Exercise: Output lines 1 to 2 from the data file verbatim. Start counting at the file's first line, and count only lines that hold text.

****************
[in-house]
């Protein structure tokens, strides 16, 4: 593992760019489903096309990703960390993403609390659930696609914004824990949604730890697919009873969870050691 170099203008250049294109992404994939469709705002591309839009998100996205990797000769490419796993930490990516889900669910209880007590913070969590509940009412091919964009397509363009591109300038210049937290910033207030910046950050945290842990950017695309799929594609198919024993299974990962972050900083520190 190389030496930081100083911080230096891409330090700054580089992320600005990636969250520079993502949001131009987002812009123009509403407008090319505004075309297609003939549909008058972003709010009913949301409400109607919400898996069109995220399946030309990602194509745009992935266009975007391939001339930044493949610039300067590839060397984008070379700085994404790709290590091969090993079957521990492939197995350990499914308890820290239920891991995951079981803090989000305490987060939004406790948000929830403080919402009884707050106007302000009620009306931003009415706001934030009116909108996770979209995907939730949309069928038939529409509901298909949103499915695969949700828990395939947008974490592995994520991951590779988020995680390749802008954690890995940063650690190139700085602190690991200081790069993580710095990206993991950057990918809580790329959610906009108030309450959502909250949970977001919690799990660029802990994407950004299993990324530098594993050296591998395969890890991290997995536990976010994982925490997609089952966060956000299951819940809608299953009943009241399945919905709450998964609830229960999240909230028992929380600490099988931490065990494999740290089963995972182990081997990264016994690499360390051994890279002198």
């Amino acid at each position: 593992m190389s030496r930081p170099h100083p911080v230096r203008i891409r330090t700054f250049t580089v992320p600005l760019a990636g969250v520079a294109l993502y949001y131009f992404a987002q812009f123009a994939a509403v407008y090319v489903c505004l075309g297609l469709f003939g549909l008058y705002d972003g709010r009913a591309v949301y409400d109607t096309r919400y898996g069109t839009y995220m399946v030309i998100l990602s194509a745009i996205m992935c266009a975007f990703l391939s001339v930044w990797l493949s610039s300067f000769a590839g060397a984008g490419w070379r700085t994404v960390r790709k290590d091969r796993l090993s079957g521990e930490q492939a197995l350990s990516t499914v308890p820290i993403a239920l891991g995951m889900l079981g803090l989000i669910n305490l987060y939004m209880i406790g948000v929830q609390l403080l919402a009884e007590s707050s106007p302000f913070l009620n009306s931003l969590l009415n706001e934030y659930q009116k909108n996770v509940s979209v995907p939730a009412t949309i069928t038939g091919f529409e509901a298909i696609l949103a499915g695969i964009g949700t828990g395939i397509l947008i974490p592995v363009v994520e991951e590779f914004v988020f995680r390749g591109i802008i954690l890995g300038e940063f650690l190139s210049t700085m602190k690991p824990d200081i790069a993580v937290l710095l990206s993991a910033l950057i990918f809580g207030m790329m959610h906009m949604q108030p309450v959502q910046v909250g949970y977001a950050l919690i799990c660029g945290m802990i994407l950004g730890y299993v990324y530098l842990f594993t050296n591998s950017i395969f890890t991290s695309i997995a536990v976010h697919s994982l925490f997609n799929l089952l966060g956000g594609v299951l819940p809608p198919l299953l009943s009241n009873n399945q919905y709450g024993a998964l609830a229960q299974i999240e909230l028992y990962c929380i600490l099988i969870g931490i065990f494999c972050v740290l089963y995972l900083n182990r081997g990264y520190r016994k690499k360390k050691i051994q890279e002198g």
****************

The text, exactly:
[in-house]
């Protein structure tokens, strides 16, 4: 593992760019489903096309990703960390993403609390659930696609914004824990949604730890697919009873969870050691 170099203008250049294109992404994939469709705002591309839009998100996205990797000769490419796993930490990516889900669910209880007590913070969590509940009412091919964009397509363009591109300038210049937290910033207030910046950050945290842990950017695309799929594609198919024993299974990962972050900083520190 190389030496930081100083911080230096891409330090700054580089992320600005990636969250520079993502949001131009987002812009123009509403407008090319505004075309297609003939549909008058972003709010009913949301409400109607919400898996069109995220399946030309990602194509745009992935266009975007391939001339930044493949610039300067590839060397984008070379700085994404790709290590091969090993079957521990492939197995350990499914308890820290239920891991995951079981803090989000305490987060939004406790948000929830403080919402009884707050106007302000009620009306931003009415706001934030009116909108996770979209995907939730949309069928038939529409509901298909949103499915695969949700828990395939947008974490592995994520991951590779988020995680390749802008954690890995940063650690190139700085602190690991200081790069993580710095990206993991950057990918809580790329959610906009108030309450959502909250949970977001919690799990660029802990994407950004299993990324530098594993050296591998395969890890991290997995536990976010994982925490997609089952966060956000299951819940809608299953009943009241399945919905709450998964609830229960999240909230028992929380600490099988931490065990494999740290089963995972182990081997990264016994690499360390051994890279002198």